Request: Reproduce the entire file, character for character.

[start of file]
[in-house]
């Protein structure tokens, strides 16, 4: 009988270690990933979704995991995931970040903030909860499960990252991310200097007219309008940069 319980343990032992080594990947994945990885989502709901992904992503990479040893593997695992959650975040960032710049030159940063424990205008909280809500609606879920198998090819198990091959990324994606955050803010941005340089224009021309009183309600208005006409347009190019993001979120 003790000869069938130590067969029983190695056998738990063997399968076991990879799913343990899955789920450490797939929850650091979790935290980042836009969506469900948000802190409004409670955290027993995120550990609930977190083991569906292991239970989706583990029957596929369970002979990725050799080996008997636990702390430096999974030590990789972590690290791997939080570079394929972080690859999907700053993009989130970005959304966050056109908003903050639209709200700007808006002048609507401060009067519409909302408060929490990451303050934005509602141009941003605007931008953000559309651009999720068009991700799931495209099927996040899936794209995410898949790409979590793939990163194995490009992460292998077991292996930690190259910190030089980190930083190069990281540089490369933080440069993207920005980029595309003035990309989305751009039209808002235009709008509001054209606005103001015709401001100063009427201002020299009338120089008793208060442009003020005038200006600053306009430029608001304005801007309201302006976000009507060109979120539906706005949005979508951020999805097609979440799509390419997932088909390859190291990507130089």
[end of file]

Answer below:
[in-house]
């Protein structure tokens, strides 16, 4: 009988270690990933979704995991995931970040903030909860499960990252991310200097007219309008940069 319980343990032992080594990947994945990885989502709901992904992503990479040893593997695992959650975040960032710049030159940063424990205008909280809500609606879920198998090819198990091959990324994606955050803010941005340089224009021309009183309600208005006409347009190019993001979120 003790000869069938130590067969029983190695056998738990063997399968076991990879799913343990899955789920450490797939929850650091979790935290980042836009969506469900948000802190409004409670955290027993995120550990609930977190083991569906292991239970989706583990029957596929369970002979990725050799080996008997636990702390430096999974030590990789972590690290791997939080570079394929972080690859999907700053993009989130970005959304966050056109908003903050639209709200700007808006002048609507401060009067519409909302408060929490990451303050934005509602141009941003605007931008953000559309651009999720068009991700799931495209099927996040899936794209995410898949790409979590793939990163194995490009992460292998077991292996930690190259910190030089980190930083190069990281540089490369933080440069993207920005980029595309003035990309989305751009039209808002235009709008509001054209606005103001015709401001100063009427201002020299009338120089008793208060442009003020005038200006600053306009430029608001304005801007309201302006976000009507060109979120539906706005949005979508951020999805097609979440799509390419997932088909390859190291990507130089």